2. 401(k) or IRA withdrawals
Most people aren’t aware that if they leave a company after age 55, they can withdraw from that companies 401(k) without a penalty. They typically are well aware of 59 ½ as the date for penalty-free IRA withdrawals and think it applies to their 401(k), too.
If you want less risk while simultaneously creating a better tax situation, consider 401(k) or IRA withdrawals before taking your Social Security or pension.
Before you rollover your 401(k) to an IRA consider the advantages and disadvantage. One advantage of the 401(k), besides the extra flexibility from 55-59 ½ is that you typically aren’t paying fees or commissions to an advisor when you keep the money in your 401(k).
Most 401(k) plans also have an exclusive feature known as the stable value fund, where the interest rates work a little differently, or are even locked in long ago from the ‘80s or ‘90s. These interest rates can sometimes reach nearly 2-3% - which is significantly high compared to the rates today.
On the other hand, IRAs offer more investment options. You have more freedom over how you invest your funds. During the process, you can also hire a fiduciary advisor who can help you reach your life goals by managing your IRA money effectively.
3. Social Security
For Social Security, you have the flexibility of opting for the benefit at any age from 62 (60 if you’re widowed) to 70 years, giving you an option period of nearly eight years.
As the topic of Social Security is huge, we have dedicated separate blogs and podcasts to discuss it thoroughly.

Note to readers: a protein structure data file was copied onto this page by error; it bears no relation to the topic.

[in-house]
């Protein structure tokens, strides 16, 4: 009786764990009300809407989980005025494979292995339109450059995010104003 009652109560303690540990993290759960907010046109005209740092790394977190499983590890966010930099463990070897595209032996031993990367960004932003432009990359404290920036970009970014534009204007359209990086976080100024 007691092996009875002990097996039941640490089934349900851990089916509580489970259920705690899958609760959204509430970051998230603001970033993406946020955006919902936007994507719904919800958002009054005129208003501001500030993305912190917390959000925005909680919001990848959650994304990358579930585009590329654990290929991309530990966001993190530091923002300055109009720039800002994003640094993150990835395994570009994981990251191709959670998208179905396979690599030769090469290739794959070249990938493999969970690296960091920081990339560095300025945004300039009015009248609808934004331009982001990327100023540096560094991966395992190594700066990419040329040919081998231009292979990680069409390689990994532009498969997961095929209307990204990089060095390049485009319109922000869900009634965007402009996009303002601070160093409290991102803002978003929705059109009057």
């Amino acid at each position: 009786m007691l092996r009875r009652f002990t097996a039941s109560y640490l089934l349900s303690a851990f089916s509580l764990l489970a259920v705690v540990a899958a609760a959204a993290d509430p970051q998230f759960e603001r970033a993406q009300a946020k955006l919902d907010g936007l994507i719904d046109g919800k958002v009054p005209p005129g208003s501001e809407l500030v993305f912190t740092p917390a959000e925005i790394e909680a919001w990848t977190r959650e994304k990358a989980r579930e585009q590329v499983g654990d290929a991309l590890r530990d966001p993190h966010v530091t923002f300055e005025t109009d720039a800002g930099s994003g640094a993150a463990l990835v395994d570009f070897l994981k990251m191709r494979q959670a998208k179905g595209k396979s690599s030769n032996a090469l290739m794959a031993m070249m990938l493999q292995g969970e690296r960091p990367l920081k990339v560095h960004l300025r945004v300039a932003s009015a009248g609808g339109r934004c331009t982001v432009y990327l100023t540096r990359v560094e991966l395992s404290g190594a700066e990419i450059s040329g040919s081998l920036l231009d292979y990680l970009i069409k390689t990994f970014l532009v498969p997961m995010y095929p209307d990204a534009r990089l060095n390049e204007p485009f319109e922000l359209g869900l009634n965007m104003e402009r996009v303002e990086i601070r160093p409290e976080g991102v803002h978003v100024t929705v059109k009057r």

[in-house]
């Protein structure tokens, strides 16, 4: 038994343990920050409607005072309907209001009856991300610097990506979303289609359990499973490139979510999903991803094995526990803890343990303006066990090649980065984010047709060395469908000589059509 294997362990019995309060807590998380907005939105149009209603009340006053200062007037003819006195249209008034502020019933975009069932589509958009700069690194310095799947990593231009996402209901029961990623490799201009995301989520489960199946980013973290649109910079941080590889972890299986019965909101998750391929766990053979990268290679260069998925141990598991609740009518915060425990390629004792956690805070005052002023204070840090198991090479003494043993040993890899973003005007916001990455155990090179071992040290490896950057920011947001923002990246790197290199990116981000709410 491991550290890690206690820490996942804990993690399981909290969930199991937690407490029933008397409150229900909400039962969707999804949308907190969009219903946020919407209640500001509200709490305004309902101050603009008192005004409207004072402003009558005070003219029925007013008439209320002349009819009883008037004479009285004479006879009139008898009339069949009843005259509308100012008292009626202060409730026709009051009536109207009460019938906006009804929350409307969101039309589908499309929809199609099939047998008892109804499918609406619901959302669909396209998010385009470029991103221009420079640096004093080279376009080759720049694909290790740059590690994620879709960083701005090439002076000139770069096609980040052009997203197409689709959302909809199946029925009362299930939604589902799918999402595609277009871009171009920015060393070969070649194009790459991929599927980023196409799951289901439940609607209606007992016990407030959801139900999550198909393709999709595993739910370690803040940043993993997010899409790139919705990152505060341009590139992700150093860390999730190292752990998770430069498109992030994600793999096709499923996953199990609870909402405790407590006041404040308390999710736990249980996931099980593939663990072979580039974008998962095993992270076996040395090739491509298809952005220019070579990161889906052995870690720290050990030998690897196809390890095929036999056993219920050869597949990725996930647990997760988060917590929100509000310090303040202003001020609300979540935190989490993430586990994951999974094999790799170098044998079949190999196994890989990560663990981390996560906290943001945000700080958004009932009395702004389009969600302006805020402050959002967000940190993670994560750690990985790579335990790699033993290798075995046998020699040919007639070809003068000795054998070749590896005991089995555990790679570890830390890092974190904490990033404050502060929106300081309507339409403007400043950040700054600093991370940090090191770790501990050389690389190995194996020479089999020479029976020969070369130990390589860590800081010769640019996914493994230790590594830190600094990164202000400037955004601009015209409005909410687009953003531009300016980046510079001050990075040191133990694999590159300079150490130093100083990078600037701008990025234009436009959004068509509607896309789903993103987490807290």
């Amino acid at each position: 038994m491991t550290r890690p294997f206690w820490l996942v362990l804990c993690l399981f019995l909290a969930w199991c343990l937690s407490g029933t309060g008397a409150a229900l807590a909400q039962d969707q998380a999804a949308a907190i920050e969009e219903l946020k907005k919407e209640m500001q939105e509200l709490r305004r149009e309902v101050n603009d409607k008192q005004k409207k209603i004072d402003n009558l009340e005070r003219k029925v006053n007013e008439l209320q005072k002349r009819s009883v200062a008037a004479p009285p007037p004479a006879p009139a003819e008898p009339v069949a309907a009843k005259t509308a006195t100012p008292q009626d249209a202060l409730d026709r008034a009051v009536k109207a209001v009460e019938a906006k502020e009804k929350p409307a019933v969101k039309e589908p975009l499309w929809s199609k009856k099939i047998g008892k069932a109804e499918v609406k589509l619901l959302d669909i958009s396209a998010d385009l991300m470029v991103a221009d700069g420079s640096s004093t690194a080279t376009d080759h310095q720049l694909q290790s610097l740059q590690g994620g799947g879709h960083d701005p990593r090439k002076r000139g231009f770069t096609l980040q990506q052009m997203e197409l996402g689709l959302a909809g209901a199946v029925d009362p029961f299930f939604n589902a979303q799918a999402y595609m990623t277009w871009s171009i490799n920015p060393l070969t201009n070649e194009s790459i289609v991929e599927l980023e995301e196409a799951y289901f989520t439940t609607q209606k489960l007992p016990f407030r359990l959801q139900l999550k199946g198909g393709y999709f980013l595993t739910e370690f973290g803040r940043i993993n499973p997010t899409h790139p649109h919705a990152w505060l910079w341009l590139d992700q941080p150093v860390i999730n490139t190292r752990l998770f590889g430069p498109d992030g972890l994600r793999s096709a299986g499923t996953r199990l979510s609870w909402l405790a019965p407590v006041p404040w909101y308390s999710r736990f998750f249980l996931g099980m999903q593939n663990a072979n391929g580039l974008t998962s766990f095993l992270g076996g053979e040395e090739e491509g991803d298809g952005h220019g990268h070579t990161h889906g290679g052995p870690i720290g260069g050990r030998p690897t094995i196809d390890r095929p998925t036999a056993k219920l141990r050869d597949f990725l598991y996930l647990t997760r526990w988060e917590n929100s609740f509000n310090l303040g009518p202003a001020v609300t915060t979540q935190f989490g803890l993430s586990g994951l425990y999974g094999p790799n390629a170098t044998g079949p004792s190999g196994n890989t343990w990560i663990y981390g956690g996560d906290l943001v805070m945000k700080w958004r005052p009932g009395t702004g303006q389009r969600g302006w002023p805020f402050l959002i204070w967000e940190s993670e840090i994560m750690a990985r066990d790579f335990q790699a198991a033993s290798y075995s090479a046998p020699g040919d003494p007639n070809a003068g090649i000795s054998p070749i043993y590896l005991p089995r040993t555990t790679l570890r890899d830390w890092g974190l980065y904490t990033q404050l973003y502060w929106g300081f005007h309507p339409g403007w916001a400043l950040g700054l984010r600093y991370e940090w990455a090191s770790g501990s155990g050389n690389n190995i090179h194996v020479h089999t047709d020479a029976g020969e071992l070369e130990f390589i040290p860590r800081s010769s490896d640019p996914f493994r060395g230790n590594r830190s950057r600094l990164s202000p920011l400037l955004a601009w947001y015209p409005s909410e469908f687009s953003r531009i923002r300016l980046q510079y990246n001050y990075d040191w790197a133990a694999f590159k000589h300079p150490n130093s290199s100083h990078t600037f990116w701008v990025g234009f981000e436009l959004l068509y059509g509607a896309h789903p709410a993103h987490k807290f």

Because we’ve written extensively on it previously we chose to link to several of our resources, below, but please know this: Your benefit could be 76% higher depending on if you start it at 62, or 70. Your decision on when you file and how you file could make or lose you $10’s of thousands if not $100’s of thousands of dollars over your lifetime - don’t take your Social Security without running the numbers first!
To learn more about how to optimize your Social Security benefits, check out Retirement Revealed Episode 28 - Five Ways You Can Make the Best Social Security Decisions for You.
If you’re worried about Social Security running out of funds in the future, read our Blog: Is Social Security Going Broke?
The way you utilize the above benefits has a tremendous impact on your tax situation and the monthly income throughout your retirement – with potentially only one chance to get it right! So it’s extremely important that you gather all the information and make an informed decision.
Step 2: Determine Where You Will Get Your Health Insurance From
There are four places to get your health insurance plan from.